Design Document: An Animated Toronto – Nathan Phillips Square
Nathan Phillips Square is one of the most famous landmarks in Toronto. For tourists and residents, it is a good spot for leisure, taking photos, and filming. Despite its popularity, the square is also very concrete, and has a lot of room for growth.
The story presents a discussion with a mother and her daughter about what kind of Nathan Square they want to see. In the prototype, we use doodle animations to depict their imaginations, which overlay a 360 image of the square.
Our project displays how a good place can be made even better with human imagination. The square serves as a canvas, and gives the subjects a unique opportunity to use their creativity to envision a better place. Our story serves as a unique medium between humor, as seen with some of the little girl’s silly, unfeasible answers, and the serious proposals by the mother.
Our target audience is very flexible, and spans over a wide range of people. This program is really good for young kids looking to use their imagination, and is an easy, effective way for them convey what they would like to see change. Our project is also designed toward adults seeking change for a public place. Overall, the project would be most effective towards people who spend time in the given public place.
This project can also be a useful tool for policymakers and city leaders. Rather than hearing about changes, our project can actually show them how a place would be improved, and could make them more inclined to accept or even support changes to a public space.
- Take away
This program gives those who spend time at Nathan Phillip Square a unique perspective of the space. They are able to see a new, animated version of the square, while still being able to experience the existing features.
This project shows the different ways people can consider development of the square or even the whole city. What do people need? What do they want? What do people fight for? At the square, people might want a variety of things, possible and unrealistic, including more grass, a roller-coaster or flowers. Our VR project does a really good job combining the many different community perspectives and opinions, and allows people to visualize all of them. Our project also shows that trying to change the community does not have to be a chore; rather it can be completed in fun, interactive, and creative ways.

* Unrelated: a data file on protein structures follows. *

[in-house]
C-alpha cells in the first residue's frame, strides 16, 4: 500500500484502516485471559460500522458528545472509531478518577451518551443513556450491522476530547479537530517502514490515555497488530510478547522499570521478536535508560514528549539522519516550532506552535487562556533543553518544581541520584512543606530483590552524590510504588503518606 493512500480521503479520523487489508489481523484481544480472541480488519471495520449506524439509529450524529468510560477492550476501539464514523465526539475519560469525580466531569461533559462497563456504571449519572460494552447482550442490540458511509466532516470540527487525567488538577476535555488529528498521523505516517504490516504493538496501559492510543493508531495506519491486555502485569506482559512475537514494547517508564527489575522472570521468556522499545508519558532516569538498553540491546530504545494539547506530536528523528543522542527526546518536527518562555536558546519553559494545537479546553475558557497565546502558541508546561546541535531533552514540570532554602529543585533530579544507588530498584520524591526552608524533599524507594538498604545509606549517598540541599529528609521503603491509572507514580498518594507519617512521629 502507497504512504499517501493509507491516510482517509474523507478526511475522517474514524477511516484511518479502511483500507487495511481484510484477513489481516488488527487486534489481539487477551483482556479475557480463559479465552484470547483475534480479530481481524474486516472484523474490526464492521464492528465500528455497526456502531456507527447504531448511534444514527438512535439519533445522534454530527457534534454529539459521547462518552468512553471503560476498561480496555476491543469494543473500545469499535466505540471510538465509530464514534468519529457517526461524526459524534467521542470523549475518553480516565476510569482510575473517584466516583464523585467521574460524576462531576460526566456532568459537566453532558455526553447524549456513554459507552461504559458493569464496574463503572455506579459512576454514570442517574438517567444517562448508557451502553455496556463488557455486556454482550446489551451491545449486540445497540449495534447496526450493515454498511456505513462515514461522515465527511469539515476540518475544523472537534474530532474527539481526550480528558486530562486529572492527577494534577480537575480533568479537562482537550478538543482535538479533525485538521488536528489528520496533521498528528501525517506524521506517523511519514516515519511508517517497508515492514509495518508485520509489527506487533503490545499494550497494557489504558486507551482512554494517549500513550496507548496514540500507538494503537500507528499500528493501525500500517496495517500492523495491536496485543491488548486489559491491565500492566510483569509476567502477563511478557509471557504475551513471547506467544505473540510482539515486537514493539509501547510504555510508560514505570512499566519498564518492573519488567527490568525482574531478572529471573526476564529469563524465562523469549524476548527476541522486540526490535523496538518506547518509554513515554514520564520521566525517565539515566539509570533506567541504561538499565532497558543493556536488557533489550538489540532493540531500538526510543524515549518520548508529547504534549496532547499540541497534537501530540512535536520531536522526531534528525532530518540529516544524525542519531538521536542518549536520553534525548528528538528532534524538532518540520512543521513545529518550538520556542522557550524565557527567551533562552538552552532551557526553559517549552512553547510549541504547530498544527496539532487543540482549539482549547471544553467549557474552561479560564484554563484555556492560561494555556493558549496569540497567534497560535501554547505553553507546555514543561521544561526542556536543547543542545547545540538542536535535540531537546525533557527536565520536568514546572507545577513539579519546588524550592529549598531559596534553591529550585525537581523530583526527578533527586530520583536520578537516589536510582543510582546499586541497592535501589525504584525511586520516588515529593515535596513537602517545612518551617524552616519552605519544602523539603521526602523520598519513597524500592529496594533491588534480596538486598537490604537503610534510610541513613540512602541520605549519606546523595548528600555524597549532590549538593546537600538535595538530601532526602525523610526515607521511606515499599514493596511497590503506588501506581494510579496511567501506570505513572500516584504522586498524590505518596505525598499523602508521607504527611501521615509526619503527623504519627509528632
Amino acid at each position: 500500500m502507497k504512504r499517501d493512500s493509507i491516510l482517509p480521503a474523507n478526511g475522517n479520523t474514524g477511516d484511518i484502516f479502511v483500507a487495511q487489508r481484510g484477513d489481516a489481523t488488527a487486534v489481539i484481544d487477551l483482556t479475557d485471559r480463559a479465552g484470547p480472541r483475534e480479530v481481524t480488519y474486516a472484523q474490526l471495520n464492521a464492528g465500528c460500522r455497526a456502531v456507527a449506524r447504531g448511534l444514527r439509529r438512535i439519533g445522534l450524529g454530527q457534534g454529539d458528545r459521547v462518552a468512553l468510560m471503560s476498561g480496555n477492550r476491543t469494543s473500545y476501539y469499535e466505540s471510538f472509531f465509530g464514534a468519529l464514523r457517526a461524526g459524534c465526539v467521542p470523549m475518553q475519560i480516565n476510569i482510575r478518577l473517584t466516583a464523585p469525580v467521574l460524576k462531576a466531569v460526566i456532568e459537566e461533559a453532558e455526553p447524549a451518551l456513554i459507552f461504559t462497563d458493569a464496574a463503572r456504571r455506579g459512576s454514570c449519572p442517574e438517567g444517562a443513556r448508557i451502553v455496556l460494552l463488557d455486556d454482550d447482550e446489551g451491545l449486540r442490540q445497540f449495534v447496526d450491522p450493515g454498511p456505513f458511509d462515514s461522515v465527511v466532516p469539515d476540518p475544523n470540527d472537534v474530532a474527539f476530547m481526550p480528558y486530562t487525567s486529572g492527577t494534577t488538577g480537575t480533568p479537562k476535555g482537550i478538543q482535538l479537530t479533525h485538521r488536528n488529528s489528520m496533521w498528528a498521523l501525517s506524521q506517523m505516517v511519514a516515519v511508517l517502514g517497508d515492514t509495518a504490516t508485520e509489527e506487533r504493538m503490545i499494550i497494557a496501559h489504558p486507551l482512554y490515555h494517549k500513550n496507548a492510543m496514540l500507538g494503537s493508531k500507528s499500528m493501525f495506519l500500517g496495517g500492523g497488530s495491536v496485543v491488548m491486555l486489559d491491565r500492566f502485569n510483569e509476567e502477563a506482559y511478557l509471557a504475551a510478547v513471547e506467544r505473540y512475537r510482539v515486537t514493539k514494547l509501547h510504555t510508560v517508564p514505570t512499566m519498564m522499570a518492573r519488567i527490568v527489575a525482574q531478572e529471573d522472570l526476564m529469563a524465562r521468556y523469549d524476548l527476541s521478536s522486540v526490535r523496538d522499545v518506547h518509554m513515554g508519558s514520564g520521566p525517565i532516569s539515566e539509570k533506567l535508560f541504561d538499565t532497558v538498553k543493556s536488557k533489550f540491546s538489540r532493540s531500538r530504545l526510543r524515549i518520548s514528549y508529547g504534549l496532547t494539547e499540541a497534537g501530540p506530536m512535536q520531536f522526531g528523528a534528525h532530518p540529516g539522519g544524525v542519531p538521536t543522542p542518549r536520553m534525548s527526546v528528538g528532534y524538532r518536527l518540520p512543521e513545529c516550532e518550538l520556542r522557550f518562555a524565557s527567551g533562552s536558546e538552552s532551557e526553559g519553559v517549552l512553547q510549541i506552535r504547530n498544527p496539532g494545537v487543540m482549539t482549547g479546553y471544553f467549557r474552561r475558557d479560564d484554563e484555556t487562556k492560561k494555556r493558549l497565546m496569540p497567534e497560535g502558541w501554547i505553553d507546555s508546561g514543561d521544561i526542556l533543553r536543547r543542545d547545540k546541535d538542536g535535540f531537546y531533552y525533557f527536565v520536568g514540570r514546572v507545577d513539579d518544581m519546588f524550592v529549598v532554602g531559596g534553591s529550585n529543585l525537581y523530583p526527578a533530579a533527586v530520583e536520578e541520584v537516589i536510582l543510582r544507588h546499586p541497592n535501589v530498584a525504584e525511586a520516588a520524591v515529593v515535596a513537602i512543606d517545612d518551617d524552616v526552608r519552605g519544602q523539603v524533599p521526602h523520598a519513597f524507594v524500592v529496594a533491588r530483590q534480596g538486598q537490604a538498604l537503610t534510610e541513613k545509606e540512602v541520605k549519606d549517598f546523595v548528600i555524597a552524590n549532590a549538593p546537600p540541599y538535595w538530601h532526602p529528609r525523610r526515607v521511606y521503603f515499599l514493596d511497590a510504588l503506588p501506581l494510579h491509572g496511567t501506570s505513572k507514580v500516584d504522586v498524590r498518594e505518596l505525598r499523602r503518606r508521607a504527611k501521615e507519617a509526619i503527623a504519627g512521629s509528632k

- Why VR?
This project works perfectly for virtual reality because it allows the user to see and experience how a place would look. Rather than just bearing about how a place would look, being able to see animations in an interactive setting would provide great perspective to how a place could feel after a transformation. In any public place, people may not see reason for change, but being able to see people’s views through the animations will provide different viewpoints and opinions.
- Process Documentation
When discussing project ideas, we wanted to do something fun and creative. Our first idea was “Toronto Underwater”, which could be achieved by using a filter to make it seem like the entire city of Toronto was underwater. However, we also wanted a project that could connect with the community, and were not sure that this initial project idea would effectively do that. After some more brainstorming, we thought of “Animating Toronto”, where we would take a 3D video of a public place, and augment it using animations based on what people described to us. For example, if we were at a park and someone said they would like to see a dinosaur, we would add an animation of a dinosaur into the video. We really liked this idea because while we thought it could be a fun and playful way to interact with the community, we also thought we could get some more serious answers that could reveal perspectives of the community and possibly encourage change.